Hultquist: It was definitely a big collaborative process that stayed between everyone, Netflix included. This is our first time where a studio really wanted to be involved in the music side of things, which can always go one way or the other, but I think, thankfully, it was actually really helpful for us just because everyone that was working on this film cared about it so much and really had a clear vision of what they wanted it to be. It was cool having -- we were having bi-weekly meetings with everybody just to talk about our music, which I think sounds stressful but it actually, we got used to it and then when we finished, I was saying, "Oh no, we're not going to see other. We're all done."

For readers who sound like they might be intrigued by the score for Night Teeth but potentially not interested in the film itself, just the music, do you remember any of the temp tracks that were used to help inform them about the style of music and overall tone of what you accomplished with your score?

Hultquist: I think part of the reason that we ended up getting the gig is because they had gone through so many different temp music to try out. They landed on my score for Assassination Nation and they're, "Oh, this makes sense to us and it feels like it's the right guiding point for the score it could be." So it was a lot of having to replace us, which is actually not as easy as it sounds, because you don't want to do the same thing and I feel that that score for Assassination is very distinctive and we wanted Night Teeth to really live on its own.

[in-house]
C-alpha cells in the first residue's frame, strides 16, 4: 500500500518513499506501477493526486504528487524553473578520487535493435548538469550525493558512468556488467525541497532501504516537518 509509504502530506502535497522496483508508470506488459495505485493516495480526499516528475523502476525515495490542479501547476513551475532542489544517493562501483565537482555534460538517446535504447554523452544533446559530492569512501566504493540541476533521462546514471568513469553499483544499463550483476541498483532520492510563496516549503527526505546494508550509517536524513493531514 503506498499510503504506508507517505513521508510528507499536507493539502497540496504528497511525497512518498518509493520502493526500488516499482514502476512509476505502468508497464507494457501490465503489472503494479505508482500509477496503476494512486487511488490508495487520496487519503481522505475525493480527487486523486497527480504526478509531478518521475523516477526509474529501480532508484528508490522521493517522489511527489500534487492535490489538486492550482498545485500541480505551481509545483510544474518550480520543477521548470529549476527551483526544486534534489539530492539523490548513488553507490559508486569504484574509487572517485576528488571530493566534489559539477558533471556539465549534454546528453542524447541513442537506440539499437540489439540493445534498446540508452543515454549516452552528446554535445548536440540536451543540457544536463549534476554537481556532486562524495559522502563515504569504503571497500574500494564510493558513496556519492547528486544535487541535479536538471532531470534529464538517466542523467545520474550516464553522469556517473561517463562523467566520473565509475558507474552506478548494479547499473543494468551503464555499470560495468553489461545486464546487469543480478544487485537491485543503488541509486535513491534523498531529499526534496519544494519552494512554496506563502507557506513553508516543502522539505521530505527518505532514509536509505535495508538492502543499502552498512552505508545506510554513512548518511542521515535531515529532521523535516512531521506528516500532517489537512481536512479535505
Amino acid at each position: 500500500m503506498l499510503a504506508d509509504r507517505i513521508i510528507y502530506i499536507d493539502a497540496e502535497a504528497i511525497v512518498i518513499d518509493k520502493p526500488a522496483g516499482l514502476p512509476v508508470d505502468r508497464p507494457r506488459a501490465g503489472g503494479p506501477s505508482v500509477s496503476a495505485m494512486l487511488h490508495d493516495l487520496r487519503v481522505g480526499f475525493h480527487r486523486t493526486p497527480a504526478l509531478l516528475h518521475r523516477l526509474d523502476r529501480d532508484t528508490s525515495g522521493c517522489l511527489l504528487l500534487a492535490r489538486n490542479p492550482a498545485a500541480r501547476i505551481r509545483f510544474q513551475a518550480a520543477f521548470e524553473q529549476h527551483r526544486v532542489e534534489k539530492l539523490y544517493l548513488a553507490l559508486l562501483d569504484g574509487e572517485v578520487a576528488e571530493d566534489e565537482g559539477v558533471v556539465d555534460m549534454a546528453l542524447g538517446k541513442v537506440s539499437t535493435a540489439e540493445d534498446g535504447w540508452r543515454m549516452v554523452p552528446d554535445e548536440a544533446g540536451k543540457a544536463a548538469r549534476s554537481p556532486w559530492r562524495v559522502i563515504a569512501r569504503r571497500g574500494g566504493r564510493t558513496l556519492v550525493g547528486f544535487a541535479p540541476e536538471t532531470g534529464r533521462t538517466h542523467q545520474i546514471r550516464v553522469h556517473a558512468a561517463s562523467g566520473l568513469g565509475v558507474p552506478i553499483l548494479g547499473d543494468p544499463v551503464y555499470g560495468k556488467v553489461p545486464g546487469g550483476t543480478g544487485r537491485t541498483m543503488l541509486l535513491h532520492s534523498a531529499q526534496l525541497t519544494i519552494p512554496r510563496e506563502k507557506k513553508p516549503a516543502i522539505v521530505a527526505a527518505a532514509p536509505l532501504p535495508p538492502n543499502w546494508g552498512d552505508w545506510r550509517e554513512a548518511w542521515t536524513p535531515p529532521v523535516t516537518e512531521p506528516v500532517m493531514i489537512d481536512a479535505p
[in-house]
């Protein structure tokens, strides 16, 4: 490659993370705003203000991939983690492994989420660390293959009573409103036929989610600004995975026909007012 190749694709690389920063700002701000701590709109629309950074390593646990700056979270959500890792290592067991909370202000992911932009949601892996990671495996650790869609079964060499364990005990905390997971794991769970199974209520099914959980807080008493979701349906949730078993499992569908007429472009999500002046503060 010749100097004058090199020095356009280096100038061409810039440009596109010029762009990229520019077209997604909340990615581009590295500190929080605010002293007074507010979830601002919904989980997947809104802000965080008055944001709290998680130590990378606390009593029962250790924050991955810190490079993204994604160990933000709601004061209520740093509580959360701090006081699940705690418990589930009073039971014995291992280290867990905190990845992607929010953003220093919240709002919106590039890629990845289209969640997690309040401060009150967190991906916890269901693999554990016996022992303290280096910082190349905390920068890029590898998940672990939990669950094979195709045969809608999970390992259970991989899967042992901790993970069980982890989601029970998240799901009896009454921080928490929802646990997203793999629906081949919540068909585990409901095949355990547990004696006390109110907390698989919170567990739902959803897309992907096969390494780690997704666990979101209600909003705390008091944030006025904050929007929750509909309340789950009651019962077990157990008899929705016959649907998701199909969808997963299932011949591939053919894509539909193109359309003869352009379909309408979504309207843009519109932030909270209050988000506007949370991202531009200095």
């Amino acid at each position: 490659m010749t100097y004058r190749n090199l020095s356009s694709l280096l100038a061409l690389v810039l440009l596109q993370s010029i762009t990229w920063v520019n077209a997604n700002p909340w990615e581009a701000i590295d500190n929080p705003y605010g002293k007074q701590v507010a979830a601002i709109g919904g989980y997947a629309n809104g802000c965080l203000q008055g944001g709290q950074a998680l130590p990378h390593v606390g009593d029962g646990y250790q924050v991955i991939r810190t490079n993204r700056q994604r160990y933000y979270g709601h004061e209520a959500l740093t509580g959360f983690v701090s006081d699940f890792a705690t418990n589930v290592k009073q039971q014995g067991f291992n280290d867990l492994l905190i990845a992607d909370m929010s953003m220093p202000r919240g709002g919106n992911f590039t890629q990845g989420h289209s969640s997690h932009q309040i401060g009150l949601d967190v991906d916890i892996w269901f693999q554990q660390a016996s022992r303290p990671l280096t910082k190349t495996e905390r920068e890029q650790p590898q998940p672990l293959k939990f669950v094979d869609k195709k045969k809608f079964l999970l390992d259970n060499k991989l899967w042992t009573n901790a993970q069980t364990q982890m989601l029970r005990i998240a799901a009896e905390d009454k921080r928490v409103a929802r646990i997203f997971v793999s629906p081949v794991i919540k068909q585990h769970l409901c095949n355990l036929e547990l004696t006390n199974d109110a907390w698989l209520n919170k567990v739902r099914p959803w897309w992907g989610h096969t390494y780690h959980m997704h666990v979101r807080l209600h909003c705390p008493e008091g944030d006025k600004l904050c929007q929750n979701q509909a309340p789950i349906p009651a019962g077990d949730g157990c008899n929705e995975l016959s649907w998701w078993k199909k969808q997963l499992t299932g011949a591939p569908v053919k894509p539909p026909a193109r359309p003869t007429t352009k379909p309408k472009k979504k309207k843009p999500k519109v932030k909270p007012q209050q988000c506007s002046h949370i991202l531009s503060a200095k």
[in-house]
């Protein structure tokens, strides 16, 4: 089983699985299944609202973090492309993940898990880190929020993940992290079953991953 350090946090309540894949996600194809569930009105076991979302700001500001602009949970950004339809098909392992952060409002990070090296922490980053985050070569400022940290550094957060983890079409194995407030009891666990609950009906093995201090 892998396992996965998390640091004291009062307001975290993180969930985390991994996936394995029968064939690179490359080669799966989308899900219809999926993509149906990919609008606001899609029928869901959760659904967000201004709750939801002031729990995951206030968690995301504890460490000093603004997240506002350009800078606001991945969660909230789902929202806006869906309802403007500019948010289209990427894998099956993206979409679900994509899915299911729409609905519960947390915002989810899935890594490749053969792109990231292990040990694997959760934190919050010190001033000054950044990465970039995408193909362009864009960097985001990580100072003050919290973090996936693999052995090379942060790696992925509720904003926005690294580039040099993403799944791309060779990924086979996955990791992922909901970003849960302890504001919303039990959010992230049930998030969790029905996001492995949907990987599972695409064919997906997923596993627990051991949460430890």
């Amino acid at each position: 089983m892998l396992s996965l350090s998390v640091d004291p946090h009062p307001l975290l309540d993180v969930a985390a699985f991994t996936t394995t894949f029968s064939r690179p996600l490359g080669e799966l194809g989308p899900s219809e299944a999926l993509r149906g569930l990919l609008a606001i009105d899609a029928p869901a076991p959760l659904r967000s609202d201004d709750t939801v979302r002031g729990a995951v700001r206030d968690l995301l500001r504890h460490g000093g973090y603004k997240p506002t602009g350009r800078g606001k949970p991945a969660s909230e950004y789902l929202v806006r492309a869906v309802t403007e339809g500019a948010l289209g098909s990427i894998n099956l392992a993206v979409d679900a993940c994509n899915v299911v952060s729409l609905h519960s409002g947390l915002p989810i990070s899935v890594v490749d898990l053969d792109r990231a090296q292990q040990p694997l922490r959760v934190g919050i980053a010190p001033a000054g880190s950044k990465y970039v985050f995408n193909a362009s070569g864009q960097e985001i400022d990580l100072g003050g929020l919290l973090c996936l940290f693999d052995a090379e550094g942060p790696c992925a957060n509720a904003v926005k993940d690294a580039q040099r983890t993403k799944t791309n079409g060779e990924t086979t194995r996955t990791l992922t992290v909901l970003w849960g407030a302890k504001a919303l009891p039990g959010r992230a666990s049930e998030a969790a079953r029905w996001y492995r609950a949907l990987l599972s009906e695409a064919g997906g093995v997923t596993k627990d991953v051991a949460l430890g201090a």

I know with film editors, they can have their process of, "No, add three frames" or, "Subtract five frames." It's super precise and I feel music is just as important but it's hard to necessarily say, "Oh, well, could you just remove that note or change up this note?" What is that back and forth like between you and Netflix and the director to really fine-tune what the final product is going to sound like?

Drum & Lace: Like Ian mentioned, this is really the first time that we had people really, really paying attention to the score. I mean, people always pay attention, but I feel this was a new level of minutiae and there were actually a few notes sometimes being, "Oh, can we take out that bass ARP note?" Or, "Can we move this over?" Really, really, really specific, which throws you off at first, because you're not used to people being that specific, but at the same time, it's nice, instead of being, "Oh, I don't know, this doesn't work here," and not giving specifics. There was really a handful of tunes that went through a lot of revisions. For a lot of them, we were all able to be happy with versions one or two but a few went in versions five or more.